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Working Paper Archives

Federal Reserve Bank of St. Louis working papers are preliminary materials circulated to stimulate discussion and critial comment.

Monetary Policy/Macroeconomics

Openness and the Optimal Taxation of Foreign Know-How

Developing countries frequently offer tax incentives and even subsidize the entry and operation of foreign firms. I examine the optimality of such policies in an economy where growth is driven by entrepreneurial know-how, a skill that is continuously updated on the basis of the productive ideas implemented in the country.

The Value of Constraints on Discretionary Government Policy

This paper investigates how institutional constraints discipline the behavior of discretionary governments subject to an expenditure bias.

Vocational Considerations and Trends in Social Security Disability

Along with health, Social Security Disability Insurance (SSDI) evaluates work-limiting disability by considering vocational factors including age, education, and past work experience. As the number of SSDI applicants and awards has increased, these vocational criteria are increasingly important to acceptances and denials.

Nominal rigidities in debt and product markets

Standard models used for monetary policy analysis rely on sticky prices. Recently, the literature started to explore also nominal debt contracts.

The Visible Hand: The Role of Government in China’s Long-Awaited Industrial Revolution

China is undergoing its long-awaited industrial revolution. There is no shortage of commentary and opinion on this dramatic period, but few have attempted to provide a coherent, in-depth, political economic framework that explains the fundamental mechanisms behind China’s rapid industrialization.

Near-Money Premiums, Monetary Policy, and the Integration of Money Markets:Lessons from Deregulation

The 1960s and 1970s witnessed rapid growth in the markets for new money market instruments, such as negotiable certificates of deposit (CDs) and Eurodollar deposits, as banks and investors sought ways around various regulations affecting funding markets.

Effects of Credit Supply on Unemployment and Inequality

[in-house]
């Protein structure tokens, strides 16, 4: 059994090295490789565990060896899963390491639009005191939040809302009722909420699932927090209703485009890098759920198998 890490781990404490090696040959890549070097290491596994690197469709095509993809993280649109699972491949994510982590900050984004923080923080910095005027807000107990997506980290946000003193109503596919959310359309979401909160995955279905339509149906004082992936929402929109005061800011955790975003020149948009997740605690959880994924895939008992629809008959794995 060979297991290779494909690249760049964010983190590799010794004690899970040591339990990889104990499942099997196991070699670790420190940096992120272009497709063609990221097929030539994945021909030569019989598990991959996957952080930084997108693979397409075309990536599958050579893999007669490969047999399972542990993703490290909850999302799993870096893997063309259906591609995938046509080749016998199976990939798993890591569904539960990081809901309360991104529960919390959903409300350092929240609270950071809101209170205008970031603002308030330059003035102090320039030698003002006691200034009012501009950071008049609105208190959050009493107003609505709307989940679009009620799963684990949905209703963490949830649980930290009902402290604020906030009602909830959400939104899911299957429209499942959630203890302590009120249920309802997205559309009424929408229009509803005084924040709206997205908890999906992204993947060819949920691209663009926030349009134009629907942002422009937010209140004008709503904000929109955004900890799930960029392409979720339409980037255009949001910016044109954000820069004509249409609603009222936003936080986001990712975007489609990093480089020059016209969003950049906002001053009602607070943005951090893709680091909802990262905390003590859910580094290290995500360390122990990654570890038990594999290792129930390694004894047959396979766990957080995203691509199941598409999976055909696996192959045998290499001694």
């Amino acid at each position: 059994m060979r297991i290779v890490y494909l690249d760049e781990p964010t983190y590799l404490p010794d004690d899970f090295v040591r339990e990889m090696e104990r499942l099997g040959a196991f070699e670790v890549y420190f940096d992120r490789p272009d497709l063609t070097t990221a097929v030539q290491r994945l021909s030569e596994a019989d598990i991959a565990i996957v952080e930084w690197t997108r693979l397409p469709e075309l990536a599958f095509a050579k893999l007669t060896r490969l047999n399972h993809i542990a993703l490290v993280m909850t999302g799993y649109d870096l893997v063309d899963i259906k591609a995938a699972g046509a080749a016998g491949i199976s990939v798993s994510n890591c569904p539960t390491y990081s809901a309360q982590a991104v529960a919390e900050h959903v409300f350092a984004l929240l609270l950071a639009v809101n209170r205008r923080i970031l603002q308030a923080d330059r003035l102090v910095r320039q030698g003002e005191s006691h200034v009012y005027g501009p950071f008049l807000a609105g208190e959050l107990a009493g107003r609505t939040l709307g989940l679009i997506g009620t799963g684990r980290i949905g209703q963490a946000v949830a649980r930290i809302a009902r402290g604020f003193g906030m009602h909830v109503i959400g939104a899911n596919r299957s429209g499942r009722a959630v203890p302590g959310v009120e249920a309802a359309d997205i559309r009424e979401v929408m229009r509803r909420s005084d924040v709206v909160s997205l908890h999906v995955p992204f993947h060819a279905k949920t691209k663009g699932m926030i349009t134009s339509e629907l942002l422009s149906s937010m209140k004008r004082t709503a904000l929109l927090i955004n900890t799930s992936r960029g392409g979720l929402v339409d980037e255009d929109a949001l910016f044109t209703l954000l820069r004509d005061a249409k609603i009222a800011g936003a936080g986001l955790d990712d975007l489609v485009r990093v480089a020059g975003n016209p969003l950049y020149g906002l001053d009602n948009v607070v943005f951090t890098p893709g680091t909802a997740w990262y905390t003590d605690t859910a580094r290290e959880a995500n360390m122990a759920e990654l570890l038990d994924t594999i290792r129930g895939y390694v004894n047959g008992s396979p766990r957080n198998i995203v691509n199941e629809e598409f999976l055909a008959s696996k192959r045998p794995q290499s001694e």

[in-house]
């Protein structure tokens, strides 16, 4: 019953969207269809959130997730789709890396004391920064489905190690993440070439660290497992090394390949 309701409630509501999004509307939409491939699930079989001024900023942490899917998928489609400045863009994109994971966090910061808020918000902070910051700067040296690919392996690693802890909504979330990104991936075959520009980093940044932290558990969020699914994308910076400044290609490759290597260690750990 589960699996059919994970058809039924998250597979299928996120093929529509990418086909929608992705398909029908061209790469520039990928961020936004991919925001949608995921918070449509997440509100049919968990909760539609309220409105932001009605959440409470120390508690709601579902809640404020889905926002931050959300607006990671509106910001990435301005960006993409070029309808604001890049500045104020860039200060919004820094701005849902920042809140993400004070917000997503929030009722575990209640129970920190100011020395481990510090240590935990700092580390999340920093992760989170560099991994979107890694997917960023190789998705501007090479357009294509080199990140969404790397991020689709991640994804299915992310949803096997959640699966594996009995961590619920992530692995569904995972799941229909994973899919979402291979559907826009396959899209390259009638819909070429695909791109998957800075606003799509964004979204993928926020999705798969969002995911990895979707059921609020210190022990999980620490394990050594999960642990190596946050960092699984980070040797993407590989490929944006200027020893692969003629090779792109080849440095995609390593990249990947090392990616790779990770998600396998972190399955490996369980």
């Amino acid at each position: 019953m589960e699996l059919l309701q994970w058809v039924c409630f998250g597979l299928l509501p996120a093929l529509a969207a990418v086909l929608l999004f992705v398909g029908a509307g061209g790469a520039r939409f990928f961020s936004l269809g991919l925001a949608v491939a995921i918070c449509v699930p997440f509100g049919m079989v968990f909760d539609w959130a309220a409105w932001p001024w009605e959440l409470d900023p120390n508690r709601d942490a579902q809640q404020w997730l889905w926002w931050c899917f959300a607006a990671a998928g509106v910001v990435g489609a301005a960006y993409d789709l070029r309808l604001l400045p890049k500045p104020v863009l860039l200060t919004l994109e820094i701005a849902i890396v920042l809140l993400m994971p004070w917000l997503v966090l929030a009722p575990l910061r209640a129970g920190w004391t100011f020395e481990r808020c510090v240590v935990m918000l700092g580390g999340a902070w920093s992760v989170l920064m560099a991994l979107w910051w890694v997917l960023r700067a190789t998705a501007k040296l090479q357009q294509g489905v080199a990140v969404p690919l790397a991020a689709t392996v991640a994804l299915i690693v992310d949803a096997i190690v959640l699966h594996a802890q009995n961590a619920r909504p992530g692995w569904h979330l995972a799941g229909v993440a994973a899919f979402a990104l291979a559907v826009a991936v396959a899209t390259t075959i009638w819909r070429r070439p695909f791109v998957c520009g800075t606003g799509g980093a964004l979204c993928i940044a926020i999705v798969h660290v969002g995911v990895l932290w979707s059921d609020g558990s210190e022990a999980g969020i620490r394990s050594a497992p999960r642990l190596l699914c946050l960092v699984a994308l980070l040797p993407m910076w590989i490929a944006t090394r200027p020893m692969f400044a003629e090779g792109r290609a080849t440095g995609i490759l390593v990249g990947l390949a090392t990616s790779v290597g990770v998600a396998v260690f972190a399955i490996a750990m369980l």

The Great Recession, which was preceded by the financial crisis, resulted in higher unemployment and inequality.

Nonlinearities, Smoothing and Countercyclical Monetary Policy

Empirical analysis of the Fed’s monetary policy behavior suggests that the Fed smooths interest rates— that is, the Fed moves the federal funds rate target in several small steps instead of one large step with the same magnitude.

The Postwar Conquest of the Home Ownership Dream

Post-World War II witnessed the largest housing boom in recent history. This paper develops a quantitative equilibrium model of tenure choice to analyze the key determinants in the co-movement between home-ownership and house prices over the period 1940-1960.

Local and Aggregate Fiscal Policy Multipliers

In this paper, we estimate the effect of defense spending on the U.S. macroeconomy since World War II. First, we construct a new panel dataset of state-level federal defense contracts.

Incentive Compatibility as a Nonnegative Martingale

This paper considers a dynamic Mirrleesian economy and decomposes agents' lifetime incentive compatibility (IC) constraints into a sequence of temporal ones. We encode the frequency and severeness of these temporal IC constraints by their associated Lagrange multipliers,showing that the accumulation of the Lagrange multipliers on the consumption part is a nonnegative martingale.

The Sufficient Statistic Approach: Predicting the Top of the Laffer Curve

We provide a formula for the tax rate at the top of the Laffer curve as a function of three elasticities. Our formula applies to static models and to steady states of dynamic models.

Natural Resources and Global Misallocation

Are production factors allocated efficiently across countries? To differentiate misallocation from factor intensity differences, we provide a new methodology to estimate output shares of natural resources based solely on current rent flows data.

A Racial Inequality Trap

Why has the U.S. black/white earnings gap remained around 40 percent for nearly 40 years? This paper's answer consists of a model of skill accumulation and neighborhood formation featuring a trap: Initial racial inequality and racial preferences induce racial segregation and asymmetric skill accumulation choices that perpetuate racial inequality.